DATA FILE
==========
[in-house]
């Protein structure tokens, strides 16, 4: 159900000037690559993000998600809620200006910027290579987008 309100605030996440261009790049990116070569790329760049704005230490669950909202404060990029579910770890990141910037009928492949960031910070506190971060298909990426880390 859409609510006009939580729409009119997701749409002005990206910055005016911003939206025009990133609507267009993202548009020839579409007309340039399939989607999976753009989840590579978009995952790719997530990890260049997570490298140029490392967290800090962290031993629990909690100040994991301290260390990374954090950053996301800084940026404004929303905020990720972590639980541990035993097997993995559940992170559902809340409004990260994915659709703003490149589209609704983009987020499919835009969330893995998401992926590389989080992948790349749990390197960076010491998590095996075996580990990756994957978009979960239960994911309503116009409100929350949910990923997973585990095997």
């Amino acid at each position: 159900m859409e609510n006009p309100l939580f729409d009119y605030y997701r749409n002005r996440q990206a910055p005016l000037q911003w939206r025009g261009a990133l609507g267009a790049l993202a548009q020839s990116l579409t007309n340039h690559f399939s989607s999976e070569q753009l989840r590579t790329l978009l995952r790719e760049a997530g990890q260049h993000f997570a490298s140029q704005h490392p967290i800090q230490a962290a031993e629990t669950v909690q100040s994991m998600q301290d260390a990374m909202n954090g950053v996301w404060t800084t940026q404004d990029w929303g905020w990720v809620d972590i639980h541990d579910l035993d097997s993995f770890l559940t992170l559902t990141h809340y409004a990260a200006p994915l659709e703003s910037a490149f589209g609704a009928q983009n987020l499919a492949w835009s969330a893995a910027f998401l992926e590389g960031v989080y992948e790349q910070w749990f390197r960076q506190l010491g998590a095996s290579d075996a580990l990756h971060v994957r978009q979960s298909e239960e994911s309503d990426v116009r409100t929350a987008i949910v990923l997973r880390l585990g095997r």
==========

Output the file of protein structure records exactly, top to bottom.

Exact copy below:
[in-house]
């Protein structure tokens, strides 16, 4: 159900000037690559993000998600809620200006910027290579987008 309100605030996440261009790049990116070569790329760049704005230490669950909202404060990029579910770890990141910037009928492949960031910070506190971060298909990426880390 859409609510006009939580729409009119997701749409002005990206910055005016911003939206025009990133609507267009993202548009020839579409007309340039399939989607999976753009989840590579978009995952790719997530990890260049997570490298140029490392967290800090962290031993629990909690100040994991301290260390990374954090950053996301800084940026404004929303905020990720972590639980541990035993097997993995559940992170559902809340409004990260994915659709703003490149589209609704983009987020499919835009969330893995998401992926590389989080992948790349749990390197960076010491998590095996075996580990990756994957978009979960239960994911309503116009409100929350949910990923997973585990095997």
């Amino acid at each position: 159900m859409e609510n006009p309100l939580f729409d009119y605030y997701r749409n002005r996440q990206a910055p005016l000037q911003w939206r025009g261009a990133l609507g267009a790049l993202a548009q020839s990116l579409t007309n340039h690559f399939s989607s999976e070569q753009l989840r590579t790329l978009l995952r790719e760049a997530g990890q260049h993000f997570a490298s140029q704005h490392p967290i800090q230490a962290a031993e629990t669950v909690q100040s994991m998600q301290d260390a990374m909202n954090g950053v996301w404060t800084t940026q404004d990029w929303g905020w990720v809620d972590i639980h541990d579910l035993d097997s993995f770890l559940t992170l559902t990141h809340y409004a990260a200006p994915l659709e703003s910037a490149f589209g609704a009928q983009n987020l499919a492949w835009s969330a893995a910027f998401l992926e590389g960031v989080y992948e790349q910070w749990f390197r960076q506190l010491g998590a095996s290579d075996a580990l990756h971060v994957r978009q979960s298909e239960e994911s309503d990426v116009r409100t929350a987008i949910v990923l997973r880390l585990g095997r």